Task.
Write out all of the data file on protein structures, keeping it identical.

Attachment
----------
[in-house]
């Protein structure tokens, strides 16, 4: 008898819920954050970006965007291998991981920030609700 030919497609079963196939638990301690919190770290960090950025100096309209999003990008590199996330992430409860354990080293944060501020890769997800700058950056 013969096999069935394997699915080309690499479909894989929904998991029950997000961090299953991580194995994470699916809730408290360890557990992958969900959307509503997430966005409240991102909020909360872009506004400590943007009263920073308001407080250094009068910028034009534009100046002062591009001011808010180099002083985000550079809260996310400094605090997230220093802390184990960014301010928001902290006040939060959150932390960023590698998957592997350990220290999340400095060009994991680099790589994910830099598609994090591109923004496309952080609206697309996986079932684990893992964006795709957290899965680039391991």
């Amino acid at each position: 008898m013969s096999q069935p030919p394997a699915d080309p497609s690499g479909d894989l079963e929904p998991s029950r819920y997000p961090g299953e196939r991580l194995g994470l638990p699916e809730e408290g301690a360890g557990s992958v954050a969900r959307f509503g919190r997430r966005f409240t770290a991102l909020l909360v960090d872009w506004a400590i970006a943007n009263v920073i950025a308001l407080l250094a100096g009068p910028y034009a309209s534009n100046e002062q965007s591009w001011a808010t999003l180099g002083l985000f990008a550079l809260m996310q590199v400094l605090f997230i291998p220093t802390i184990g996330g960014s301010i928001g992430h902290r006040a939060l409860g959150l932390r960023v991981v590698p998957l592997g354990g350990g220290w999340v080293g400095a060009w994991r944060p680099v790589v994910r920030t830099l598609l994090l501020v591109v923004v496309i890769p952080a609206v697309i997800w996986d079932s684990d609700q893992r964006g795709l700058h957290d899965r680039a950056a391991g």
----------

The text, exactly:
[in-house]
């Protein structure tokens, strides 16, 4: 008898819920954050970006965007291998991981920030609700 030919497609079963196939638990301690919190770290960090950025100096309209999003990008590199996330992430409860354990080293944060501020890769997800700058950056 013969096999069935394997699915080309690499479909894989929904998991029950997000961090299953991580194995994470699916809730408290360890557990992958969900959307509503997430966005409240991102909020909360872009506004400590943007009263920073308001407080250094009068910028034009534009100046002062591009001011808010180099002083985000550079809260996310400094605090997230220093802390184990960014301010928001902290006040939060959150932390960023590698998957592997350990220290999340400095060009994991680099790589994910830099598609994090591109923004496309952080609206697309996986079932684990893992964006795709957290899965680039391991």
């Amino acid at each position: 008898m013969s096999q069935p030919p394997a699915d080309p497609s690499g479909d894989l079963e929904p998991s029950r819920y997000p961090g299953e196939r991580l194995g994470l638990p699916e809730e408290g301690a360890g557990s992958v954050a969900r959307f509503g919190r997430r966005f409240t770290a991102l909020l909360v960090d872009w506004a400590i970006a943007n009263v920073i950025a308001l407080l250094a100096g009068p910028y034009a309209s534009n100046e002062q965007s591009w001011a808010t999003l180099g002083l985000f990008a550079l809260m996310q590199v400094l605090f997230i291998p220093t802390i184990g996330g960014s301010i928001g992430h902290r006040a939060l409860g959150l932390r960023v991981v590698p998957l592997g354990g350990g220290w999340v080293g400095a060009w994991r944060p680099v790589v994910r920030t830099l598609l994090l501020v591109v923004v496309i890769p952080a609206v697309i997800w996986d079932s684990d609700q893992r964006g795709l700058h957290d899965r680039a950056a391991g």